To provoke, or sustain, a reverie in a bar, you have to drink English gin, especially in the form of the dry martini. To be frank, given the primordial role played in my life by the dry martini, I think I really ought to give it at least a page. Like all cocktails, the martini, composed essentially of gin and a few drops of Noilly Prat, seems to have been an American invention. Connoisseurs who like their martinis very dry suggest simply allowing a ray of sunlight to shine through a bottle of Noilly Prat before it hits the bottle of gin. At a certain period in America it was said that the making of a dry martini should resemble the Immaculate Conception, for, as Saint Thomas Aquinas once noted, the generative power of the Holy Ghost pierced the Virgin’s hymen ‘like a ray of sunlight through a window — leaving it unbroken.’
Another crucial recommendation is that the ice be so cold and hard that it won’t melt, since nothing’s worse than a watery martini. For those who are still with me, let me give you my personal recipe, the fruit of long experimentation and guaranteed to produce perfect results. The day before your guests arrive, put all the ingredients — glasses, gin, and shaker — in the refrigerator. Use a thermometer to make sure the ice is about twenty degrees below zero (centigrade). Don’t take anything out until your friends arrive; then pour a few drops of Noilly Prat and half a demitasse spoon of Angostura bitters over the ice. Shake it, then pour it out, keeping only the ice, which retains a faint taste of both. Then pour straight gin over the ice, shake it again, and serve.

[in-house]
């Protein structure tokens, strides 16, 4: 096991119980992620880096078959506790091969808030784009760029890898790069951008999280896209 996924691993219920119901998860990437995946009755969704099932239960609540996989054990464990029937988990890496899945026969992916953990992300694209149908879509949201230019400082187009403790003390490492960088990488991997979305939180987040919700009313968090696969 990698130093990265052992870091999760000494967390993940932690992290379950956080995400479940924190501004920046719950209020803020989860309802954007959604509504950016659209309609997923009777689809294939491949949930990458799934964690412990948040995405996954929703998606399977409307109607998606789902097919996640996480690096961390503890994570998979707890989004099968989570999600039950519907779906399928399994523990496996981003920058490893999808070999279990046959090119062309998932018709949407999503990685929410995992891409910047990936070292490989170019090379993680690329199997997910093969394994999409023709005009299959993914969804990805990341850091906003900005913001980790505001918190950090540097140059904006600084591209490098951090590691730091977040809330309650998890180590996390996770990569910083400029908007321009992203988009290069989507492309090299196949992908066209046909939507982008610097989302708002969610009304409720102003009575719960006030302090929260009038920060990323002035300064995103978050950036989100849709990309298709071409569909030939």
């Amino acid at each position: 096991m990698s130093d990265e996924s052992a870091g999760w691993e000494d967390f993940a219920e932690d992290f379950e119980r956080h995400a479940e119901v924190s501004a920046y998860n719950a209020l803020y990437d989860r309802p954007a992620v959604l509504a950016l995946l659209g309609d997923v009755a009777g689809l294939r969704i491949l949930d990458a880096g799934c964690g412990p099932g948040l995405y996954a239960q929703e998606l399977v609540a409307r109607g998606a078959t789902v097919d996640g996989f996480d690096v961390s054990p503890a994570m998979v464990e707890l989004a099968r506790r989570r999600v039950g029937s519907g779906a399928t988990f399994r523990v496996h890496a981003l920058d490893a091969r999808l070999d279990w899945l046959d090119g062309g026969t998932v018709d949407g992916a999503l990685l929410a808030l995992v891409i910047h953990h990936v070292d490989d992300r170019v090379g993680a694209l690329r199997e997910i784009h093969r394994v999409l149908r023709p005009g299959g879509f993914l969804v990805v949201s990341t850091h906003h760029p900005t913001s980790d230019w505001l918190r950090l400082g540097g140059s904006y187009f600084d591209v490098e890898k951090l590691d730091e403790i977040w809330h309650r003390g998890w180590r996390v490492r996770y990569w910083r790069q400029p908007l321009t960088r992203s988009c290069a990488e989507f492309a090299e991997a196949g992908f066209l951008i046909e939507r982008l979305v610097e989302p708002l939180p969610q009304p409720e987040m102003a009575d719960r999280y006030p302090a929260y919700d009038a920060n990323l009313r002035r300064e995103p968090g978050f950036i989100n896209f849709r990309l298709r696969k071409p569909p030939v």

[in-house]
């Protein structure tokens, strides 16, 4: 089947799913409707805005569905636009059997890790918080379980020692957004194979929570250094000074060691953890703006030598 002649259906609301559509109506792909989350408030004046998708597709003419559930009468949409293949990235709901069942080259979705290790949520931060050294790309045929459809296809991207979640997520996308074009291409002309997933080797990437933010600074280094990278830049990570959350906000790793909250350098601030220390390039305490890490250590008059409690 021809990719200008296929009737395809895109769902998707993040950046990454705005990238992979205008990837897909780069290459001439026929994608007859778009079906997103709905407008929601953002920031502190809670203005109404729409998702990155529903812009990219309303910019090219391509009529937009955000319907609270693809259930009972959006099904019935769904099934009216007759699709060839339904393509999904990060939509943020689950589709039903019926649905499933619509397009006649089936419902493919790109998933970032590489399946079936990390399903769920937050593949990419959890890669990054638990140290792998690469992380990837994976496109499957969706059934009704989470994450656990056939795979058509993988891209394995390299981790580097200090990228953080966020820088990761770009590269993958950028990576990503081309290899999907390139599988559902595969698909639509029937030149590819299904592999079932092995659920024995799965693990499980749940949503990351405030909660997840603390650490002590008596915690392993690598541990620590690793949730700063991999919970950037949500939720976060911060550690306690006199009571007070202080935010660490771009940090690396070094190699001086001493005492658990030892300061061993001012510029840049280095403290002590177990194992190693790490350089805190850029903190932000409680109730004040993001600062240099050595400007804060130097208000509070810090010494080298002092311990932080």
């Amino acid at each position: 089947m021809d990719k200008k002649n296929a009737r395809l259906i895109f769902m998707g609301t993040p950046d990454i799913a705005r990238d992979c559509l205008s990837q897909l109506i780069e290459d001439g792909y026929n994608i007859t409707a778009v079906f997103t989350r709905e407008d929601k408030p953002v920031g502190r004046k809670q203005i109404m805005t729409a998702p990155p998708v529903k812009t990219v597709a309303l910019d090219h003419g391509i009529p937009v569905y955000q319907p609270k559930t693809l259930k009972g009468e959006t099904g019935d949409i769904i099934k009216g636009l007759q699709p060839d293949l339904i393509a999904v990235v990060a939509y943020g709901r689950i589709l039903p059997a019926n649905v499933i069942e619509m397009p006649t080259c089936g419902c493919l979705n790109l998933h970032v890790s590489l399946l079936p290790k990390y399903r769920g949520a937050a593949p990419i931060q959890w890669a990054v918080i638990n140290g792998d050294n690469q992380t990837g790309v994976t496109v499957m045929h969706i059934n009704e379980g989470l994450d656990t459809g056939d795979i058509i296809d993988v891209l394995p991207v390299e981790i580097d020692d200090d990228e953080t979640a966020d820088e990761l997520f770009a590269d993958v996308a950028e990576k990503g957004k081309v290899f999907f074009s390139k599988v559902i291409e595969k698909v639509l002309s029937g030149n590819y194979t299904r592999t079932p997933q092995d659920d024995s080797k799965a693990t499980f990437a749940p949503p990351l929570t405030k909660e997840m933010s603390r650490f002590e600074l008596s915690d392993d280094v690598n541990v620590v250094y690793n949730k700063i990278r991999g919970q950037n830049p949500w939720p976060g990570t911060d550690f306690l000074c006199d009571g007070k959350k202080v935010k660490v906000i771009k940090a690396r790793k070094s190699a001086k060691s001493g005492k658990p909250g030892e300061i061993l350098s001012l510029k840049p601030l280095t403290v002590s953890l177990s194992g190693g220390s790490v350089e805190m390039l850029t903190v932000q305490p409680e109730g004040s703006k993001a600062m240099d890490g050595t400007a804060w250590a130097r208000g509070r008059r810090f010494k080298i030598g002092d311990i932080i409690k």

(During the 1940s, the director of the Museum of Modern Art in New York taught me a curious variation. Instead of Angostura, he used a dash of Pernod. Frankly, it seemed heretical to me, but apparently it was only a fad.)
—Buñuel/Carrière, My Last Sigh.